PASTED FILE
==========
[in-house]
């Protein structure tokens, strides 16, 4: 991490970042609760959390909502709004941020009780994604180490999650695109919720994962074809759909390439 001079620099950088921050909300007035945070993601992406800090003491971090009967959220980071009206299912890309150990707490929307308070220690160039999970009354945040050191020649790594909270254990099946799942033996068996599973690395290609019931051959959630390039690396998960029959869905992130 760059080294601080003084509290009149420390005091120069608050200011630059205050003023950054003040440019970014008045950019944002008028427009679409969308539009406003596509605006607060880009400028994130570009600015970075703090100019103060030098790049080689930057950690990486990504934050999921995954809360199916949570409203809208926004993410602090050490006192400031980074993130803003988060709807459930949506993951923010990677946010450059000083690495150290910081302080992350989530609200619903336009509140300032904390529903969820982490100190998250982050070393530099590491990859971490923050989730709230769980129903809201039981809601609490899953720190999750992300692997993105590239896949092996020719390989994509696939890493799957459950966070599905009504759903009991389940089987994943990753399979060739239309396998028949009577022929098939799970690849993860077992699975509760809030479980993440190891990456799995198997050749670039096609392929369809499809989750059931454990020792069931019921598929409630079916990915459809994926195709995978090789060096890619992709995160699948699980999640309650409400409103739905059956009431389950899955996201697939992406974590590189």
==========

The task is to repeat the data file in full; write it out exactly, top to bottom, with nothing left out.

[in-house]
């Protein structure tokens, strides 16, 4: 991490970042609760959390909502709004941020009780994604180490999650695109919720994962074809759909390439 001079620099950088921050909300007035945070993601992406800090003491971090009967959220980071009206299912890309150990707490929307308070220690160039999970009354945040050191020649790594909270254990099946799942033996068996599973690395290609019931051959959630390039690396998960029959869905992130 760059080294601080003084509290009149420390005091120069608050200011630059205050003023950054003040440019970014008045950019944002008028427009679409969308539009406003596509605006607060880009400028994130570009600015970075703090100019103060030098790049080689930057950690990486990504934050999921995954809360199916949570409203809208926004993410602090050490006192400031980074993130803003988060709807459930949506993951923010990677946010450059000083690495150290910081302080992350989530609200619903336009509140300032904390529903969820982490100190998250982050070393530099590491990859971490923050989730709230769980129903809201039981809601609490899953720190999750992300692997993105590239896949092996020719390989994509696939890493799957459950966070599905009504759903009991389940089987994943990753399979060739239309396998028949009577022929098939799970690849993860077992699975509760809030479980993440190891990456799995198997050749670039096609392929369809499809989750059931454990020792069931019921598929409630079916990915459809994926195709995978090789060096890619992709995160699948699980999640309650409400409103739905059956009431389950899955996201697939992406974590590189």